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Mining for Transformation in Grief: Sister Rebecca Ann Gemma Shares at the LCWR 2020 Assembly

Sister Rebecca Ann Gemma, OP waiting to speak at the 2020 General Assembly at Sacred Heart Convent Friday, August 7, 2020.
Sister Rebecca Ann Gemma, OP waiting to speak at the 2020 General Assembly at Sacred Heart Convent Friday, August 7, 2020.

Sister Rebecca Ann Gemma, OP, prioress general of the Dominican Sisters of Springfield, was one of three leaders to  share their reflections on the topic Grief as a Catalyst for Transformation and Hope during the Leadership Conference of Women Religious annual assembly, held virtually this year for the first time. The others who shared were Sister Maureen Geary, OP, a Dominican Sister of Grand Rapids, Mich., and Sister Antoinette Gutzler, Maryknoll Missioner from New York. The Maryknoll sisters are also members of the Dominican Family.

The text of Sister Rebecca Ann's reflection is below. Click here for a printable PDF all all three reflections.


The spirit and desires of our General Chapter in 2019 were captured in writing on a half-sheet of paper. It is titled, A Prayer for the Life of the World. Many of us pray it each day, some have it memorized. Each section represents the current movement of the Spirit in our lives calling us toward deep listening, fidelity to Christ, and right relationship with all creation.

The first stanza has become the inner lining of my daily offering as I pray, “Holy Mystery, ever ancient, ever new, we, the Dominican Sisters of Springfield, come before you aware of our interconnectedness in the cosmos, and in solidarity with the rostros concretos of the marginalized.”

Although rostros concretos literally means “specific faces,” in Castellano it is understood more broadly to include any oppressive situation which relegates people or any part of creation to the margins. Never could I have imagined how these words would be tested by our experience of a worldwide pandemic, systemic racism, global economic collapse and abuse of power within our nation and Church.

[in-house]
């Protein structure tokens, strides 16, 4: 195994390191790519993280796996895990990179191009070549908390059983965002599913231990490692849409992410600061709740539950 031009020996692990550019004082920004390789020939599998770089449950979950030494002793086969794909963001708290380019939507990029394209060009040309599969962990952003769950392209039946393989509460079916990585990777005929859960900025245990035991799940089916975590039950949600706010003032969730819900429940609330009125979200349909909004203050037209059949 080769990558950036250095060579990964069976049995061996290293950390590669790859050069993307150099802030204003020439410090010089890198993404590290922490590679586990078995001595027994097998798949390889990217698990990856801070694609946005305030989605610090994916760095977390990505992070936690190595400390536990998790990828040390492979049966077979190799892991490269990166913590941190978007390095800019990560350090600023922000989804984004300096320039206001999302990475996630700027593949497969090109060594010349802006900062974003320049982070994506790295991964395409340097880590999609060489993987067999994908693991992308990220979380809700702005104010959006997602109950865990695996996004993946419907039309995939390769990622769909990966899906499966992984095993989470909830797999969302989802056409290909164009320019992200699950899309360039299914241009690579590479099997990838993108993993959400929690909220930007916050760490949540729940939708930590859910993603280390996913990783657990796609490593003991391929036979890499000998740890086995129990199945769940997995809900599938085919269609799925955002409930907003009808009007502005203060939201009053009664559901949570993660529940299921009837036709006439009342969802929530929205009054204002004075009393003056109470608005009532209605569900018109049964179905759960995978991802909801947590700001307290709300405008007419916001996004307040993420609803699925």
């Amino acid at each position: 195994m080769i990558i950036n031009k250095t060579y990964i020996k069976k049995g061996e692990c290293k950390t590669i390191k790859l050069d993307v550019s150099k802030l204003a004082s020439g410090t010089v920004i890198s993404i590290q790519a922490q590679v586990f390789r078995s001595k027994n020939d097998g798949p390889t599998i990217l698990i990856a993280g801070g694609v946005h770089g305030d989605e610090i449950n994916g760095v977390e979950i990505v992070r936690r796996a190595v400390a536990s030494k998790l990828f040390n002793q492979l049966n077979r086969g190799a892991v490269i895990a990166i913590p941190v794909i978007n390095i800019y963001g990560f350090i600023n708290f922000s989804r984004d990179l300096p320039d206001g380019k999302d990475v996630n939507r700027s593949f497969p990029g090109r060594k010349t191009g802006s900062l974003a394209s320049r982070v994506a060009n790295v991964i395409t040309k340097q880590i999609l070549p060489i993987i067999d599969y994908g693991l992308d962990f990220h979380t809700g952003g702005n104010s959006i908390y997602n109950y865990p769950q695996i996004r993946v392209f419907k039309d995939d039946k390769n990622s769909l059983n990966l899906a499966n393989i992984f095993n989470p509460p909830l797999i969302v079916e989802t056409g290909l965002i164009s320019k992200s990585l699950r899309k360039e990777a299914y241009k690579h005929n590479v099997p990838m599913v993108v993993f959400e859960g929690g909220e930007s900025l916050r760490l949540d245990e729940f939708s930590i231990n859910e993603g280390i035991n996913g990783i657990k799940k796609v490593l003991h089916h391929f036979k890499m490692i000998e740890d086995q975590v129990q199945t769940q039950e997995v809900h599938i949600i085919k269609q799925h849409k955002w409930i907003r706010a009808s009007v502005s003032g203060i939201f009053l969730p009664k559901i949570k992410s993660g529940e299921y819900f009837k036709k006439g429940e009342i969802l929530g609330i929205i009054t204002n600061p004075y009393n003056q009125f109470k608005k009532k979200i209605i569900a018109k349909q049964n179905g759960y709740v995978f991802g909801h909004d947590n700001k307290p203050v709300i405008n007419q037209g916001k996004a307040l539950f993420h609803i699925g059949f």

One evening I was watching the national news. The stay-at-home orders had been in effect for over 70 days; Breonna Taylor, Ahmaud Arbery, and George Floyd had been killed; protests were rampant throughout the country; national leaders were ranting; and politics had once again made its way into ecclesial settings. In a news segment not more than a couple minutes long, I saw individuals on both sides of the Black Lives Matter movement yelling inches away from each other’s faces; a police-lined barricade ready to engage peaceful protesters; persons running toward the scene while others were running away; and there to the side, stood a child of color with a sign that read, “See Me, Listen to Me, Love Me. I am here!” I darted from the room with that image emblazoned in my heart and it haunts me, challenges me, and is transforming me ever since.

The Haunting

I seem to be going through a “Hound of Heaven experience” these days not unlike the time 40 years ago when I was seriously discerning God’s call to religious life. The child holding the sign comes into view as I pray, read, speak, and wander throughout the day. Like the pursued in Francis Thompson’s poem, I hear the footsteps of those made invisible not only in history texts, but in my own life of privilege. Those whose lives are on the other side of access, recognition, influence and power are calling me to embrace consecrated religious life with a new heart, a different way of being. My vows of poverty, celibacy, and obedience seek new expression in a fractured world where institutions and systems no longer defend those most vulnerable. I am being hounded by the vision of a child crying out, “I am here” as Holy Mystery, prompts me to see, listen and love anew.

The Challenge